does one spoke matter?

so today i went for my first proper offroad ride, awesome fun :smiley:
i did the whole thing on my 20" club freestyle uni and at the end i noticed one of my spokes has snapped
im wondering whether i should take the wheel to the bike shop and get another spoke put in? im no good at tensioning wheels and all that rubbish :stuck_out_tongue:
will it be okay to ride with 1 snapped spoke?

You should get it fixed; your wheel is more likely to fail (taco) with fewer spokes and less spoke tension.

Really, you should learn to fix it yourself; all it takes is putting the spoke in and tightening it. If you’re not running a brake, you don’t need to be very precise.

Agreed, you should fix it as soon as possible. One broken spoke can lead to more which leads to a fail. It’s not hard at all. I was surprised to find how easily I could build my own wheel for my trials uni. After that truing and tensioning are a cinch as well. Just give it a try.

ahh ive got this wrong, the spoke itself is fine but the nipple is snapped, the spoke is just a bit bent, should i replace the spoke and the nipple or just the nipple, also how do i find my spoke length, im guessing they arent all the same size :stuck_out_tongue:

You can probably get away without replacing the spoke.

Spoke length is a function of hub and rim type and spoke crossing pattern; there are calculators to help you figure out the proper length. Or you can just measure one.

When I “true,” I just find a loose spoke, and twist the nipple until it’s tight. Is this bad?

Only if you call it truing. Tightening spokes is better than not tightening them, but if you never check your wheel fore trueness, it will eventually get weaker and weaker, and you’ll probably start breaking spokes or have a catastrophic failure at some point.

replace the nipple you can just bend the spoke back into its right shape.
building a wheel or just putting a spoke and nipple isnt hard at all i built my first MUni wheel not long ago and broke 2 spokes and still waiting for the bike shop to make them for me. apart from that it is very easy to build a wheel people just think its hard. if you use a step by step for the 1st time all good i did and my wheel came out fine just abit out of true and getting it trued when i have money so i can put a brake on it

NO don’t just tighten loose spokes! First true the wheel then tighten all spokes evenly.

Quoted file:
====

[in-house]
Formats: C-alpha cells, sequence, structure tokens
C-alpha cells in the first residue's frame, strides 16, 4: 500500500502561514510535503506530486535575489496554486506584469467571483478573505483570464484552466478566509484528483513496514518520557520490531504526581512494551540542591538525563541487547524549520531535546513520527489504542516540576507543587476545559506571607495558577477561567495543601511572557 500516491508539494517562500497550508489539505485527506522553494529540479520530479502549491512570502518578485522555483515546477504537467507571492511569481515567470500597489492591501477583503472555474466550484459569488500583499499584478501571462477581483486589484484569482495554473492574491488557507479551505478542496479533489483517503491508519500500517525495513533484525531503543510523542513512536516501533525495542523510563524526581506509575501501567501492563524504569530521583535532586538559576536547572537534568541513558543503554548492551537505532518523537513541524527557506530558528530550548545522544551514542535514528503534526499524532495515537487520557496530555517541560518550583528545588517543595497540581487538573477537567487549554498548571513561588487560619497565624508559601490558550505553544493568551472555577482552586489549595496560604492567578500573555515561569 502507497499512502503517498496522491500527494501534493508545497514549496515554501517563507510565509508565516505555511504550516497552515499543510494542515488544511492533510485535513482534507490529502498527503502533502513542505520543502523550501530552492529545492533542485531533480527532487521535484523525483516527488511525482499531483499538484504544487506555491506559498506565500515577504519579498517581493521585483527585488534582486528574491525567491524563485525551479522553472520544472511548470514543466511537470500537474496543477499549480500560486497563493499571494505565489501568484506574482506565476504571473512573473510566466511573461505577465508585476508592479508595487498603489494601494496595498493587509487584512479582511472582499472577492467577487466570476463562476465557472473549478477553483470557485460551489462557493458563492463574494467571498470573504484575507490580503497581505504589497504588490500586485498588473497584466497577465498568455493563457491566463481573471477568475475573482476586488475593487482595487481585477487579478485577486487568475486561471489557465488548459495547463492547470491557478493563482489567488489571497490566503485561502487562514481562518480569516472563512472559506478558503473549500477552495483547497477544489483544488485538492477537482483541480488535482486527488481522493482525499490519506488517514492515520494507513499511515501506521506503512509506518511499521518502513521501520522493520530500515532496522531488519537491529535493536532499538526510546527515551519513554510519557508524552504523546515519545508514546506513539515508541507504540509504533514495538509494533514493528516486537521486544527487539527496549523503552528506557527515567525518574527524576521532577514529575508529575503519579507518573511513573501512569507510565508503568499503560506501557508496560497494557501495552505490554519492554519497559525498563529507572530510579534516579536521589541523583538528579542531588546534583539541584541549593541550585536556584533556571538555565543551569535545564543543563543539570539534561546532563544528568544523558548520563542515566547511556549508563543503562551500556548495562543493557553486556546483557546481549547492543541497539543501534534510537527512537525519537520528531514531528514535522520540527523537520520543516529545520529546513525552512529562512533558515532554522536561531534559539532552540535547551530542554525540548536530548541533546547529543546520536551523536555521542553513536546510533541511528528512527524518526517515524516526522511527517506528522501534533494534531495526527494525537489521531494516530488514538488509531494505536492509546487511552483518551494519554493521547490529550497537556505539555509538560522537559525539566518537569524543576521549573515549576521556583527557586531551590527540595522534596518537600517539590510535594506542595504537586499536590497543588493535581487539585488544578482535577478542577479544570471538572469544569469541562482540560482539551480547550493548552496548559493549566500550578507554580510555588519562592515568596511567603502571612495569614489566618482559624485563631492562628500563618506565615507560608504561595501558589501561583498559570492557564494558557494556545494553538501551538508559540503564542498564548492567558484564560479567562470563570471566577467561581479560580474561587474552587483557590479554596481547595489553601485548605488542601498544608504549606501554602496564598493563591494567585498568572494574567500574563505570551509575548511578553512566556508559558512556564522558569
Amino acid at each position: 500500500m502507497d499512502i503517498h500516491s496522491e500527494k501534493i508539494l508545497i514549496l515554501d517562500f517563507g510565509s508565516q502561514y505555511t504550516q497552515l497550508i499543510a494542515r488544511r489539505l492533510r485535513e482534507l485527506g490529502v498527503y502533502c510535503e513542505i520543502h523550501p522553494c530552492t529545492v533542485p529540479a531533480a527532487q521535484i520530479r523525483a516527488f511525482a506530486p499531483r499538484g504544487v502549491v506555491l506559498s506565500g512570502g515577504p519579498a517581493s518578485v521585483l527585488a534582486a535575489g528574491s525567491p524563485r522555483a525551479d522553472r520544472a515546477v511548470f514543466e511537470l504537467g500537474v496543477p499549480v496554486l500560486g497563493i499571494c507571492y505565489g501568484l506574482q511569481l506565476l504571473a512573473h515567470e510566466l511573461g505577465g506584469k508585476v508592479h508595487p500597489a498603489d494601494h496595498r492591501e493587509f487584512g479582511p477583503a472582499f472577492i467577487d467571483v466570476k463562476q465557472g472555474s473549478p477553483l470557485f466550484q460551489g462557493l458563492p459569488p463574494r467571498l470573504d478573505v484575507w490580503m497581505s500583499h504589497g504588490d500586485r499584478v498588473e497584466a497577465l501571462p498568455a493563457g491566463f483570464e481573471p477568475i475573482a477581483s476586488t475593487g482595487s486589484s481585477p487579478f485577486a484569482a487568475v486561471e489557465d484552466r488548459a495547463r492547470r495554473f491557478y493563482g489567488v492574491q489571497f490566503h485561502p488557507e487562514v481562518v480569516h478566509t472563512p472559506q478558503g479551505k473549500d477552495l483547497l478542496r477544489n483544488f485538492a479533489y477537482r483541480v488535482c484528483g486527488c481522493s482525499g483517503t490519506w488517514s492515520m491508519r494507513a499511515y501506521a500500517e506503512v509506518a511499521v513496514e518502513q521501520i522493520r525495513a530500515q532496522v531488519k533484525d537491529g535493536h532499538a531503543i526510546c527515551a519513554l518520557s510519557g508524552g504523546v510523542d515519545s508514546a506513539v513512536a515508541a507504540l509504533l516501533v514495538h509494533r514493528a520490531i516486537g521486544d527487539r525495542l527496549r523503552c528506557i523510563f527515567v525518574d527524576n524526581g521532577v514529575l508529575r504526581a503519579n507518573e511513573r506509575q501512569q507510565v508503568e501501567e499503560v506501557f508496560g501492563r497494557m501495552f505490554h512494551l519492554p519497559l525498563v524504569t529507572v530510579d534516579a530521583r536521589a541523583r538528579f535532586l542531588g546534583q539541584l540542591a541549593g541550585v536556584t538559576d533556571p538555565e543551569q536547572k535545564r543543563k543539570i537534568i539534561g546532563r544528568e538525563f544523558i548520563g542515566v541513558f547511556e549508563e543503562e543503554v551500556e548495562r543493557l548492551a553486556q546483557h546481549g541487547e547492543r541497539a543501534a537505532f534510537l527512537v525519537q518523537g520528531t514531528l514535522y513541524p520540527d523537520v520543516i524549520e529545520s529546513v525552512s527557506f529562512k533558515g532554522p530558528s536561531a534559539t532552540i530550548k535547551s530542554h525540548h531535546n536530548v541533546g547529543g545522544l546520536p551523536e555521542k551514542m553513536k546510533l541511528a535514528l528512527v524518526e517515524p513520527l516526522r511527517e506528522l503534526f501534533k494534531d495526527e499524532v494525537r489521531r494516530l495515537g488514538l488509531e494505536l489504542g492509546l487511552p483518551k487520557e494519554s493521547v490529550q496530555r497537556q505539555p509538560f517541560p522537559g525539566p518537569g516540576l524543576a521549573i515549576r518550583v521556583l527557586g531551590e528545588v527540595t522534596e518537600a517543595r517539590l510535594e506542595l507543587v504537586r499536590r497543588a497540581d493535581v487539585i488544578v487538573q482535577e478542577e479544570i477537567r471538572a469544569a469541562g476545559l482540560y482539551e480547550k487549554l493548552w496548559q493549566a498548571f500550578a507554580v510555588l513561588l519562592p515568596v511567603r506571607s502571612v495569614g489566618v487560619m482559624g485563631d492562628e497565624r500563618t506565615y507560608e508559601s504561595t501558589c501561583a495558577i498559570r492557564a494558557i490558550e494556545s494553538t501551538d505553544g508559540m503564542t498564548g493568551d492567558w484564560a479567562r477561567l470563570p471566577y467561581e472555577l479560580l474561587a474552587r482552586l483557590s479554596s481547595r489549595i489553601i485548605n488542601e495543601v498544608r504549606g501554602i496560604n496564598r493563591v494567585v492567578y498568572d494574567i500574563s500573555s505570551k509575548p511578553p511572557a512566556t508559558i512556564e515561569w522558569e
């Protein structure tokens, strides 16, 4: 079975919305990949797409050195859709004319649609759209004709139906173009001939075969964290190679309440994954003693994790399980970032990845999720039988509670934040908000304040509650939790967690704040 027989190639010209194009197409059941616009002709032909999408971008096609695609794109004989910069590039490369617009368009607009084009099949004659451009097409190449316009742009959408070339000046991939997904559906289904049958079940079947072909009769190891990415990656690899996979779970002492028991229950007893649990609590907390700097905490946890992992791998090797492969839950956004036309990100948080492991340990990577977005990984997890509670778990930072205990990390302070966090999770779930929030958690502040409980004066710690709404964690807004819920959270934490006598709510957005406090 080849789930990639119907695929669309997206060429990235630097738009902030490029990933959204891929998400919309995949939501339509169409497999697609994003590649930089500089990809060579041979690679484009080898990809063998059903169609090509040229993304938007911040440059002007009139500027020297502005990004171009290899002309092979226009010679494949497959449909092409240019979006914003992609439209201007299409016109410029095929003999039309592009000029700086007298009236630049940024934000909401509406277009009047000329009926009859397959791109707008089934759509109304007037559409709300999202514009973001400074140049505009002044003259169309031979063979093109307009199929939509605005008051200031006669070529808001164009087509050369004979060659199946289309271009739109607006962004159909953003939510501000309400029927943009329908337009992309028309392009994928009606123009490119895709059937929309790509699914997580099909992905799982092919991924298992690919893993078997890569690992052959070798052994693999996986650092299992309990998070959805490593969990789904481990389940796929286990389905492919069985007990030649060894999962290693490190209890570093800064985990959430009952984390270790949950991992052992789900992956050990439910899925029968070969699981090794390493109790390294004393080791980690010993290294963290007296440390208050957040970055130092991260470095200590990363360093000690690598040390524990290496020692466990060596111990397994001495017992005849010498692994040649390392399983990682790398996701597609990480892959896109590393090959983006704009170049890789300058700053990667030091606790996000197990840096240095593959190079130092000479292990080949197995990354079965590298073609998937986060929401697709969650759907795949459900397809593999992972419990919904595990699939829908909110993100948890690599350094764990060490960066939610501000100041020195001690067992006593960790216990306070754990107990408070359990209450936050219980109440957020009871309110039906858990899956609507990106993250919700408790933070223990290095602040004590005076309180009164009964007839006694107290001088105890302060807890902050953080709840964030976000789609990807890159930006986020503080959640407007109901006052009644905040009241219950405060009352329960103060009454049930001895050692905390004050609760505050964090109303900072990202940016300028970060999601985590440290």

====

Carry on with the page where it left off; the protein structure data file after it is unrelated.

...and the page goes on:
1. Flip the Uni over and stand it on the seat and spin the wheel.
  2. Take a deep breath and TAKE YOU TIME…many small adjustments, NO BIG ONES.
  3. find a spot that it not at center and tighten loose spokes from the side that is out. Your trying to pull the rim back to center.
  4. If you find the spokes that pull are already tight then loosen the spokes that are pulling rim the wrong way.
  5. If both sides or about the same tightness then tighten and loosen both. I adjust 2 to 4 spokes with each adjustment pass.
  6. I am talking about small adjustments, you will not true a wheel in one pass, it will take several passes to get it right so TAKE YOUR TIME!
  7. Keep loosing and tightnening until the tire it as true as you want it, with every adjustment it will effect other parts of the wheel that is why you do small changes each time.
  8. Now it is true enough, now start at the right side of the valve and tighten every 3rd or 4th spoke all the way around 1/2 turn. This depends on if you have 36 or 48 spokes.
  9. Now go to the second spoke from the right and go every 3rd or 4th again and again until all spokes are tightened 1/2 turn.
  10. Now re-true because it will go out of true by tightening all the spokes.
  11. Check general spoke tightness and do another 1/2 turn on all the spokes again if needed.
  12. Now ride it and let all the spokes “settle” and see if it needs re-trued.

The most important thing is to do small adjustment and expect that you may make it worse before it will get better…that is why the small adjustments are so imporant.

Just buy yourself a spoke key and ask if they would give you a 14 gage nipple. Your bike shop would have to be real cheep to charge you for a single nipple but if they do it would be maybe 10¢. You will find that spoke key handy once you know how to use it a bit.

I sudgest you read “wheelbuiding” by Sheldon Brown

or buy unimag issue5 thats what i used very simple step by step.

i looked at “wheelbuiding” by Sheldon Brown and it confussed the crap out of me. but luckly i had my handy unimag with me lol

aarghhh

I snapped spoke while riding up a hill yesterday on my Coker. I’ve ridden her for a year now and haven’t paid any attention to maintenance. I’m overdue for a trip to the bikeshop anyway so I want to bring it in, have her checked, true the wheel, replace the spoke etc. But I don’t have time to go until Tuesday. I want to ride her this weekend. I’ll be ok right? She’ll be ok too, right?

You can ride on one spoke, esp. if you’re just riding, not hopping or dropping. The risk of wheel damage IS higher, though.

If it’s just the spoke that bent, you can thread a new one in and screw it in place without taking anything apart. If you snapped the nipple, too, well. . .it’s a bit more work, but not difficult.

My question is: how hard is it to get spokes for a 36" wheel? I wouldn’t imagine it’s standard bike shop fare. If you can get the parts, we can do the repair on Sunday, if you like.

Hey, thanks. I’ll be careful not to do any hopping or dropping on the 36. I’ll control myself around the curbs until it’s fixed. :slight_smile: There is a good chance Lakeshore Schwinn has some in stock as several guys who work there bought Cokers right after I did. I’ll give them a call tomorrow first thing. The nipple is fine.